Ebola Resources for Families

Ebola virus

Tips for Parents

Our experts offer tips on how to talk to children of different ages about Ebola.

Ebola is a rare and serious disease that is contagious only through contact with bodily fluids. The risk of transmission to the general United States public is low. Becoming infected requires direct, physical contact with the bodily fluids of people who are infected with the Ebola virus. Ebola is not spread through casual contact, air, water, and food, according to the Centers for Disease Control and Prevention (CDC). Medical and public health experts say the likelihood of any outbreak in the United States is very low.

Children’s National is not currently treating any patients with Ebola. Our team is working with federal and local agencies and following the most up to date and comprehensive guidance to protect our patients, staff, and visitors.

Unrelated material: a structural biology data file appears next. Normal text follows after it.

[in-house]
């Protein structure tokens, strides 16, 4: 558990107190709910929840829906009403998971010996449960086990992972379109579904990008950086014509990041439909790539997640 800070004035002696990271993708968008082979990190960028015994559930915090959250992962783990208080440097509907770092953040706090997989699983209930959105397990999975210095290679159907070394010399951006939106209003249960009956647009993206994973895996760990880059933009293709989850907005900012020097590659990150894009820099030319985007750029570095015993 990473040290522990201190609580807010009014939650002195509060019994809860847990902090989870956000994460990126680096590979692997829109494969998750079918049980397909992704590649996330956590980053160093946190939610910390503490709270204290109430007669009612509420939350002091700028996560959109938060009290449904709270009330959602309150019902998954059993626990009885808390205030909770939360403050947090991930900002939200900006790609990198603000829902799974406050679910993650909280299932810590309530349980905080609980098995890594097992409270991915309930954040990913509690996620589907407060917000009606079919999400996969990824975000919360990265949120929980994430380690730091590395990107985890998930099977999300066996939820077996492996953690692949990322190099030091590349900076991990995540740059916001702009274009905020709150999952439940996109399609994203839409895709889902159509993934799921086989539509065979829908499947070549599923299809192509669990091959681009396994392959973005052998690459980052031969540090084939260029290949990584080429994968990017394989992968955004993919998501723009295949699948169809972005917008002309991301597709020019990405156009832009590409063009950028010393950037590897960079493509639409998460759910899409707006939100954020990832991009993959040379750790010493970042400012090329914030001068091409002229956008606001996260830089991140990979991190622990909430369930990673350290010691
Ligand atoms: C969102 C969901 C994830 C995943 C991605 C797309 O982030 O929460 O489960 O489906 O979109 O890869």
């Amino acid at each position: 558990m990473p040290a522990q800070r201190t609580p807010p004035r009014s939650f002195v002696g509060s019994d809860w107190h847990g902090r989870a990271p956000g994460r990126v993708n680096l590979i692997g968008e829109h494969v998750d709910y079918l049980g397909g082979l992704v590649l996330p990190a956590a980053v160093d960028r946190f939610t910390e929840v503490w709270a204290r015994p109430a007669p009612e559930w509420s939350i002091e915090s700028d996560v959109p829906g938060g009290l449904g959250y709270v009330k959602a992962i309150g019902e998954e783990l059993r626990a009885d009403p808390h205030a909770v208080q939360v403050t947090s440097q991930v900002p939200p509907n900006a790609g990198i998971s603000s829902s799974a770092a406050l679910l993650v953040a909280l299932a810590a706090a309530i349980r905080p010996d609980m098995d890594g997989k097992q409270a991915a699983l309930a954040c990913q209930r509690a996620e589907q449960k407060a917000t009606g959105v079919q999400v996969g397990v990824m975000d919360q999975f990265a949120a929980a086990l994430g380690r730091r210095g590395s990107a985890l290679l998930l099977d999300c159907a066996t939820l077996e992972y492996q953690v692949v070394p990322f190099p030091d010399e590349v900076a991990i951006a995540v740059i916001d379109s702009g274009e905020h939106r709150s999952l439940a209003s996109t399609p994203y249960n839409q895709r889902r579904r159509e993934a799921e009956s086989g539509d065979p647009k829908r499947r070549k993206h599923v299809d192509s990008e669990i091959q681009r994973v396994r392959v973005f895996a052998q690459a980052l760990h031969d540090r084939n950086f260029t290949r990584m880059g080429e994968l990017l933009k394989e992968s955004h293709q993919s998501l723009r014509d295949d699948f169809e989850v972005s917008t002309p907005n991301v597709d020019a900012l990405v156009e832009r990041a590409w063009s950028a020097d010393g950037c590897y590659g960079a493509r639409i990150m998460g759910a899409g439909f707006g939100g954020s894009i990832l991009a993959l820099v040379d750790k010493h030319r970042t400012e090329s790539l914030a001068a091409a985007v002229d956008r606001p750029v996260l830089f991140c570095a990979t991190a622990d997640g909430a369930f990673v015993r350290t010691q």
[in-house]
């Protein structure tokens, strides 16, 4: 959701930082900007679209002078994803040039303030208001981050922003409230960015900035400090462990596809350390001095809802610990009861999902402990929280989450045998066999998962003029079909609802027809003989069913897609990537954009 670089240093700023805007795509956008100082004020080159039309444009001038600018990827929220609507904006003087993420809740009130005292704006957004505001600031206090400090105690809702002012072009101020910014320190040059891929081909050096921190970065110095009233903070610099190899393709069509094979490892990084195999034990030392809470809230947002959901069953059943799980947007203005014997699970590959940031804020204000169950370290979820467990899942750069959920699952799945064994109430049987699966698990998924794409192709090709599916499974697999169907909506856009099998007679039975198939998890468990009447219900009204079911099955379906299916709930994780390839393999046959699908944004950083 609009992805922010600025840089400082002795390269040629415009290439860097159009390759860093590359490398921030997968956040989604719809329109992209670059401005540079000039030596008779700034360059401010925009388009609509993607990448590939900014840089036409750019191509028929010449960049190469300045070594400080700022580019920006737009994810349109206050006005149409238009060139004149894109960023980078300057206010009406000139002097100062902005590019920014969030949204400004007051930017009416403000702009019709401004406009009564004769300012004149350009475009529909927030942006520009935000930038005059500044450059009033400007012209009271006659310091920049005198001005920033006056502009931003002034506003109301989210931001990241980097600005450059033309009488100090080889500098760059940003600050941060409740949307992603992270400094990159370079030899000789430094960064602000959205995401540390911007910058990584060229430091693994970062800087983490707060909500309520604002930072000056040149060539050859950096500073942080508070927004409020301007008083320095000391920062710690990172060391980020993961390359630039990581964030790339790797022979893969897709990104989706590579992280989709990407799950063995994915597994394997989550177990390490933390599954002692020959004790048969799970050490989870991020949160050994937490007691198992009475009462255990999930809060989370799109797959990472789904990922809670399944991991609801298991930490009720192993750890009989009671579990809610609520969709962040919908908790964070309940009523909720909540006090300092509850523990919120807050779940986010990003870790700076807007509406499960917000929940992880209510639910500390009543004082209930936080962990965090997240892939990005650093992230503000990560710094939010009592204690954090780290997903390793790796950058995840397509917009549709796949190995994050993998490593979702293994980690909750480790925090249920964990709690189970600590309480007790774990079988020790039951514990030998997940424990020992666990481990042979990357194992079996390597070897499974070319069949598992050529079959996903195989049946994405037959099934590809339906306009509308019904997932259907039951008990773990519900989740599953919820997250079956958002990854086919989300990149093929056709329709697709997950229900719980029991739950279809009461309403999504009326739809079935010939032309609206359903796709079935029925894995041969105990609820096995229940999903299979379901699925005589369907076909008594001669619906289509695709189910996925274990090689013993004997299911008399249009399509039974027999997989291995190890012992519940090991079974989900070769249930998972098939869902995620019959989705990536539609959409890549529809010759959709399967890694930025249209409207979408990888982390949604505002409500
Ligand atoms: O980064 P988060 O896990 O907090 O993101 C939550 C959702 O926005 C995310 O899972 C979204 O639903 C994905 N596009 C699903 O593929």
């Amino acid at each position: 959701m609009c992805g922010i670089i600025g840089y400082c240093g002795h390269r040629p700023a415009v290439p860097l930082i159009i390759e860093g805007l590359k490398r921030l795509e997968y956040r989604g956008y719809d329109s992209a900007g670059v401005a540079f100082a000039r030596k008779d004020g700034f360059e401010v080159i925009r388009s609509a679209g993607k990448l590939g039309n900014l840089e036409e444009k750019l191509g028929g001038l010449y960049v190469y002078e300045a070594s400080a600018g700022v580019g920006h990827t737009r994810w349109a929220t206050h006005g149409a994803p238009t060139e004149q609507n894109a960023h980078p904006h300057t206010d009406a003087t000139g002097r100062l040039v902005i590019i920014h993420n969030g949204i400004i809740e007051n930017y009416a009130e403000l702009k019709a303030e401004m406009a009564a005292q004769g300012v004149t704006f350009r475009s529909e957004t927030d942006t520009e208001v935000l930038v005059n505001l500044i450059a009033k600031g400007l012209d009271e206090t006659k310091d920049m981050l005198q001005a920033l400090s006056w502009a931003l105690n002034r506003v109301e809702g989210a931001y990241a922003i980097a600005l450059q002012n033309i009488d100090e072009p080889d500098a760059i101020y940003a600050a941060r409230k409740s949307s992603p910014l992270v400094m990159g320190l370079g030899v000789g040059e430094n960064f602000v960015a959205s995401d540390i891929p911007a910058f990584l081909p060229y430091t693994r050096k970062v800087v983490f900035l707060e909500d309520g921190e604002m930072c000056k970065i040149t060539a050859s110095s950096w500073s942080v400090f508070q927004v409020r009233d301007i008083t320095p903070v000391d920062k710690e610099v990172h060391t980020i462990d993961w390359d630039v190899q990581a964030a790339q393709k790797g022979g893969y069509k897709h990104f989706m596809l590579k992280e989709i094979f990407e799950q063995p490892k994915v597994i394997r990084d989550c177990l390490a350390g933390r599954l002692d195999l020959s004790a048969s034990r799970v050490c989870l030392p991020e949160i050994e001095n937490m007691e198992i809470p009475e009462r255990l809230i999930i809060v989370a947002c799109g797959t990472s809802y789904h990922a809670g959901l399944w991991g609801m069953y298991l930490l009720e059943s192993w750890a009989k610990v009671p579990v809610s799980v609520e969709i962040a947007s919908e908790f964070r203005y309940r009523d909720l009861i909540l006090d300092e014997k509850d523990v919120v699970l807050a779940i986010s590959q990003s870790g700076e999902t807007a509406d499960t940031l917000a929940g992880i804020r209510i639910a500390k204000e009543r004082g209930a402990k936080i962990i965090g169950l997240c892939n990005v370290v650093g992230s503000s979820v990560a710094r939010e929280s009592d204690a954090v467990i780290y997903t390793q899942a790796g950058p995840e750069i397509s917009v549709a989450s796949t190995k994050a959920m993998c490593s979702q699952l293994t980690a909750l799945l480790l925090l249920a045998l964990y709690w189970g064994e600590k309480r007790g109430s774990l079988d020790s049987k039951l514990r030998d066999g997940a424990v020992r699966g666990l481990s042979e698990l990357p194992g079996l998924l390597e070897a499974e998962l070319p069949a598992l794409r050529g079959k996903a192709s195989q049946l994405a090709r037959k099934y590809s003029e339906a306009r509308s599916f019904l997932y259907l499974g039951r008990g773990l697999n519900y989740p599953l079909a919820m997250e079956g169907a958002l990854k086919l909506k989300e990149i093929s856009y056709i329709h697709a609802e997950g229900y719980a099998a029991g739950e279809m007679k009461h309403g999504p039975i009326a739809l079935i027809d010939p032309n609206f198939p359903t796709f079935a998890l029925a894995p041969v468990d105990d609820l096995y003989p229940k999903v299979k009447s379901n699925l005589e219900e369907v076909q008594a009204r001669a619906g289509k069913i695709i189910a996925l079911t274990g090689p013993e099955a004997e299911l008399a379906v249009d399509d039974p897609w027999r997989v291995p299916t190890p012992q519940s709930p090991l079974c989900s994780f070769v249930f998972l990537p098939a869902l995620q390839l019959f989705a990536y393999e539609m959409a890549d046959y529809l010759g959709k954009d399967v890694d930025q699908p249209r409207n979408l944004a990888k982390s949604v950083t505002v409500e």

Travel Advisory for Children's National Visitors:

If you have visited West Africa within 21 days, please notify a Children’s National team member when you check in.

This is the world's largest Ebola outbreak in history and the situation is changing frequently. CDC offers regular Outbreak Updates and an Outbreak Distribution Map, and we encourage families to check with the CDC for the latest information. 

In This Section:

Tips for Talking to Children About Ebola

Ebola can be a scary and sensitive topic. Given the news coverage, children may ask questions or worry that they or their loved ones might become infected. 

Ebola Preparedness

Children’s National has the expertise and facilities to care for pediatric patients with a wide range of communicable diseases, including Ebola. 

Signs and Symptoms

Ebola is often characterized by high fever, muscle pain, unexplained bleeding, and severe headache.

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